Other Restaurant Food

Eating in a sit-down restaurant doesn’t guarantee a healthy meal. Portions are often large and foods usually have a lot of fat and sodium added to them during cooking.

Try some of these tips for choosing healthier menu items:

Work with your server before you order. Don’t be afraid to ask questions about the food. If your server doesn’t know the answers to your questions, ask him or her to check with the chef. Below are some types of questions you might want to ask.

  • Can the item be grilled or broiled instead of fried?
  • Which dishes have more vegetables?
  • Can a dish be stir-fried with less fat?
  • Is the soup made with broth or cream?
  • Can you get a baked potato or salad instead of fries?

Choose items that are baked, broiled, grilled, or poached instead of fried. Watch for clues on the menu. “Crispy” or “breaded” also mean fried.

Ask for sauces and salad dressings to be served on the side. They add flavor but can add lots of calories, sodium, and fat. Add sauces and salad dressing by dipping your fork into the sauce or dressing first, then spear a piece of meat or lettuce for a little bit with each bite.

Order the smallest size of meat. A grilled chicken breast is a better choice over half a chicken. Or choose a small filet instead of a 12-ounce steak.

If portions are large, eat just half of your meal. Save the rest for lunch another day. Think about splitting a dish with a friend. You can each order a salad and share a main course. This can also help you save money!

If you like trying new ethnic cuisines, consider the suggestions below:

At Thai restaurants:

  • Try steamed mussels, kebobs, Thai shrimp soup, Thai salads, curries, Thai chicken with vegetables, garlic shrimp, or beef with basil and vegetables.
  • Choose a small portion of steamed rice instead of fried rice or noodles.

At Mexican places, try to limit the chips you eat to a handful. If that’s hard to do, ask your server to take the basket away. Here are some more tips:

  • Fajitas made with lean beef, chicken, shrimp or vegetables are lower-fat choices.
  • Soft tacos (rather than fried taco shells) stuffed with chicken, lean beef, or seafood, and loaded with lettuce, diced tomatoes, and onions are a lower-fat choice.
  • Corn tortillas are usually lower in calories than flour tortillas.
  • Hold the cheese and sour cream or ask for them on the side for a sprinkling you can add yourself.
  • Smaller portions of Mexican rice, black or pinto beans, and salsa are good sides.
  • Beware of refried beans – some restaurants add lard to the beans when they make them, so ask your server or the chef to find out.

For Italian meals:

  • Choose minestrone or a bean and pasta soup, steamed clams, or a cold seafood salad as a first course.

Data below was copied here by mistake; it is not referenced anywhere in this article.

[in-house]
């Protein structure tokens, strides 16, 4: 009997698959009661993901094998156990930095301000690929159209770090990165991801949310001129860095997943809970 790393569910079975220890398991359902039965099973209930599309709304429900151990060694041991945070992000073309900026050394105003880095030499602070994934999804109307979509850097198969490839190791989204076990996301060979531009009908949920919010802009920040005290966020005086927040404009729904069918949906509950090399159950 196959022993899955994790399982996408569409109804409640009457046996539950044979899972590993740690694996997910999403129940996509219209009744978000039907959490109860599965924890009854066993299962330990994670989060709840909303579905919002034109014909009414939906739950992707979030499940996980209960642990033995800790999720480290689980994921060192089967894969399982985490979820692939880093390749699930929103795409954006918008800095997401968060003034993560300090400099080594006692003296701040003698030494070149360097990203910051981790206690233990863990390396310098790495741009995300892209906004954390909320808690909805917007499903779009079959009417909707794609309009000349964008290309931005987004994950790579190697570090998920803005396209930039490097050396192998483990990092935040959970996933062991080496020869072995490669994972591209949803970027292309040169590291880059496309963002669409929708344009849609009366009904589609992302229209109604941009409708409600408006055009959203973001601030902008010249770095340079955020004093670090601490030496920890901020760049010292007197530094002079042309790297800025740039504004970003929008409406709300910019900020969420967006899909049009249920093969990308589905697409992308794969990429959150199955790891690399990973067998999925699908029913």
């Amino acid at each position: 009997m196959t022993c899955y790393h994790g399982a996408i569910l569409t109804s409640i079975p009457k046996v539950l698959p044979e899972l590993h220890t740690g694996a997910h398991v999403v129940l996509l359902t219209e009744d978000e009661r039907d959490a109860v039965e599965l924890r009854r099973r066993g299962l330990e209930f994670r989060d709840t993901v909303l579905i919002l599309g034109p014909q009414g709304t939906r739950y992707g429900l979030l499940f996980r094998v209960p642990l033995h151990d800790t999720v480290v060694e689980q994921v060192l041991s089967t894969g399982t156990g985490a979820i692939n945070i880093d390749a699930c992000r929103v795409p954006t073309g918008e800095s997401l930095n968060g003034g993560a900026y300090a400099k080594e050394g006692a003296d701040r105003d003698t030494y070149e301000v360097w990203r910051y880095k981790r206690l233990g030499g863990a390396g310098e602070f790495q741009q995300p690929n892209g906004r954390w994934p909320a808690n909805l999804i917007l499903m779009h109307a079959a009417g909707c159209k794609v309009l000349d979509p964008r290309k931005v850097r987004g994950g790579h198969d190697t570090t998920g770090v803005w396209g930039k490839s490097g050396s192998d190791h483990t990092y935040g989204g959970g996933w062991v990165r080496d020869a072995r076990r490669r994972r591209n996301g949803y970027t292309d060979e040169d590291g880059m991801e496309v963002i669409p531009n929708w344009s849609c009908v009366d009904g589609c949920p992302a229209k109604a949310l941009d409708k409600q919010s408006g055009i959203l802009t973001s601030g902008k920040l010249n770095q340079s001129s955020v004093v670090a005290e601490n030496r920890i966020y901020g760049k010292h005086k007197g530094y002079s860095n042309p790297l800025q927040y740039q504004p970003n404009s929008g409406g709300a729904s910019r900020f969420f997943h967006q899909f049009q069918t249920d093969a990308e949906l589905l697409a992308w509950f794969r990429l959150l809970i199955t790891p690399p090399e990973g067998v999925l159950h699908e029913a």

• For pasta, choose a half order with light tomato sauce with or without meat, a red or white clam sauce, or shrimp marinara.
  • Alfredo sauces and other cream-based sauces are very high in saturated fat and calories.
  • Try main courses such as chicken or veal cacciatore, veal or chicken piccata sautéed in olive oil, shrimp scampi cooked in olive oil, or grilled fish.

Meal Makeover

How many calories can you save and still enjoy a steak dinner?


  • 9 oz sirloin steak (450 calories; 0 grams of carbohydrate)
  • Medium baked potato (160 calories; 36 grams of carbohydrate)
  • ¼ cup sour cream (90 calories; 1.3 grams of carbohydrate)
  • 1 tablespoon butter (100 calories; 0 grams of carbohydrate)
  • House garden salad (130 calories; 11 grams of carbohydrate)
  • 2 tablespoons of blue cheese dressing (140 calories; 1.3 grams of carbohydrate)
  • 1 slice lemon pie (300 calories; 53 grams of carbohydrate)
  • 16 oz sweet tea (80 calories; 21 grams of carbohydrate)

Total: calories 1,450 calories; 124 grams of carbohydrate


  • Save 1/2 sirloin steak and reheat for lunch the next day (225 calories; 0 grams of carbohydrate)
  • Save 1/2 medium baked potato too (80 calories; 18 grams of carbohydrate)
  • Use half (2 Tbsp) of the sour cream on your plate (45 calories;
  • Use 1/3 of the butter which is about 1 teaspoon (33 calories; 0 grams of carbohydrate)
  • House garden salad (130 calories; 11 grams of carbohydrate)
  • 1 tablespoon low-fat Italian dressing (28 calories; 1 gram of carbohydrate)
  • Split dessert with someone else at your table, 1/2 slice lemon pie (150 calories; 26 grams of carbohydrate)
  • Unsweetened tea with sugar substitute (5 calories; 0 grams of carbohydrate)

Total: 695 calories; 56 grams of carbohydrate

You can cut 750 calories and 68 grams of carbohydrate with a few small changes!

  • Last Reviewed: November 6, 2013
  • Last Edited: April 7, 2014

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